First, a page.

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Influences of environmental factors on the radial profile of sap flux density in Fagus crenata growing at different elevations in the Naeba Mountains, Japan

MPG-Autoren
http://pubman.mpdl.mpg.de/cone/persons/resource/persons62616

Zimmermann,  R.
Department Biogeochemical Systems, Prof. M. Heimann, Max Planck Institute for Biogeochemistry, Max Planck Society;

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Zitation

Kubota, M., Tenhunen, J., Zimmermann, R., Schmidt, M., Adiku, S., & Kakubari, Y. (2005). Influences of environmental factors on the radial profile of sap flux density in Fagus crenata growing at different elevations in the Naeba Mountains, Japan. Tree Physiology, 25(5), 545-556. doi:10.1093/treephys/25.5.545.


Zitierlink: http://hdl.handle.net/11858/00-001M-0000-000E-D316-3
Zusammenfassung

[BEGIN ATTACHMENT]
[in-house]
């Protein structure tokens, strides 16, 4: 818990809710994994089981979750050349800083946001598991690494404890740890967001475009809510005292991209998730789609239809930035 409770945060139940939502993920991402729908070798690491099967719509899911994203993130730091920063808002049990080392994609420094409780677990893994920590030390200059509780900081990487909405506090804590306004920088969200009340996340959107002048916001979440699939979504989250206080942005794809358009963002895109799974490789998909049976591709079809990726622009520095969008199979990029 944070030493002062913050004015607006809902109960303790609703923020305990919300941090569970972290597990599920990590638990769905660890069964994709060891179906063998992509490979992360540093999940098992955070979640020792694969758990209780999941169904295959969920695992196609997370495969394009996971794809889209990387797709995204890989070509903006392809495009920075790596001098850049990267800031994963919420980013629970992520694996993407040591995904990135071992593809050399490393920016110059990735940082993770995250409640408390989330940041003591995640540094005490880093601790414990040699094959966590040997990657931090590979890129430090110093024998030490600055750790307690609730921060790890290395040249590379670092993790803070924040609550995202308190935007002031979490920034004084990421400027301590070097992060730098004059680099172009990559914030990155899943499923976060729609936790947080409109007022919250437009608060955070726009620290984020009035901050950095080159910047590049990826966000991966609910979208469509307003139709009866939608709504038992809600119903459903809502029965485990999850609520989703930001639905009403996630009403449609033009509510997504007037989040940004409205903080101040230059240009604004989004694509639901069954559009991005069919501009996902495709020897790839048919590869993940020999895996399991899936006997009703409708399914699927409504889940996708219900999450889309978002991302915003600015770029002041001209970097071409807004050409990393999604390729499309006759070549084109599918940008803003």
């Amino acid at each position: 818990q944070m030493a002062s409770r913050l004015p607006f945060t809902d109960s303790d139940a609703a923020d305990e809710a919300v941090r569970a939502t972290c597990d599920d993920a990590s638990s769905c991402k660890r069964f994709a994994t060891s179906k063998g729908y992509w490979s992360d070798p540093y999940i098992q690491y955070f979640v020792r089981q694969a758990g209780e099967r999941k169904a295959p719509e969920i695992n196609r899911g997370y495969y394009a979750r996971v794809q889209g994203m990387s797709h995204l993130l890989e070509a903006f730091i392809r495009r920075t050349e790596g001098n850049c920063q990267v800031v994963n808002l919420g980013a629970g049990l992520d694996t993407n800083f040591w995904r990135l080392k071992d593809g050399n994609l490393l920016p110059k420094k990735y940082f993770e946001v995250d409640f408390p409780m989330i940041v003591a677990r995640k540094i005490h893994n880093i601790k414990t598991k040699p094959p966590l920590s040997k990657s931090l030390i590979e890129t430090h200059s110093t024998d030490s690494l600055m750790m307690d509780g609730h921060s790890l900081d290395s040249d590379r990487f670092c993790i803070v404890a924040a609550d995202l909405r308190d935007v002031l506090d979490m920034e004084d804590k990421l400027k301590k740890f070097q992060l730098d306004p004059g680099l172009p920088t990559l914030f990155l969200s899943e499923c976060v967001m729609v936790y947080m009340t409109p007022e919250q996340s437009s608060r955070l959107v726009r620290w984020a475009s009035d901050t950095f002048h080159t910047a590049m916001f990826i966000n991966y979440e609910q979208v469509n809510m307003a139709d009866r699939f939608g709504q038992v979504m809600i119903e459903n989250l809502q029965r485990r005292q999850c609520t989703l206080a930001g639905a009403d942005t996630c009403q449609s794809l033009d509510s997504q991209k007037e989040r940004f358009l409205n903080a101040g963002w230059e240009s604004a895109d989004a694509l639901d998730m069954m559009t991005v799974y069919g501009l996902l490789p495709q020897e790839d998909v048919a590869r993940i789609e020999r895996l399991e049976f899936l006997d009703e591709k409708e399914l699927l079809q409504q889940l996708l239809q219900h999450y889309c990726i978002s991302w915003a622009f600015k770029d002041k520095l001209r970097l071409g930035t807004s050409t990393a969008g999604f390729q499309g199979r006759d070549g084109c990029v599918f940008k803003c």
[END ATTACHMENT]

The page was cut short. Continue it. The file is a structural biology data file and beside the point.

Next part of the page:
Sap flux density was measured continuously during the 1999 and 2000 growing seasons by the heat dissipation method in natural Fagus crenata Blume (Japanese beech) forests growing between 550 and 1600 m on the northern slope of the Kagura Peak of the Naeba Mountains, Japan. Sap flux density decreased radially toward the inner xylem and the decrease was best expressed in relation to the number of annual rings from the cambium, or in relation to the relative depth between the cambium and the trunk center, rather than as a function of absolute depth. The relative influences of radiation, vapor pressure deficit and soil water on sap flux density during the growing season were similar for the outer and inner xylem, and at all sites. Measurements of soil water content and water potential at a depth of 0.25 m demonstrated that sap flux density responded similarly and sensitively to water potential changes in this soil layer, despite large differences in rooting depth at different elevations, localizing one important control point in the functioning of this forest ecosystem. Identification of the relative influences of radiation, vapor pressure deficit and drying of the upper soil layer on sap flux density provides a framework for in-depth analysis of the control of transpiration in Japanese beech forests. In addition, the finding that the same general controls are operating on sap flux density despite climate gradients and large differences in overall forest stand structure will enhance understanding of water use by forests along elevation gradients. [References: 39]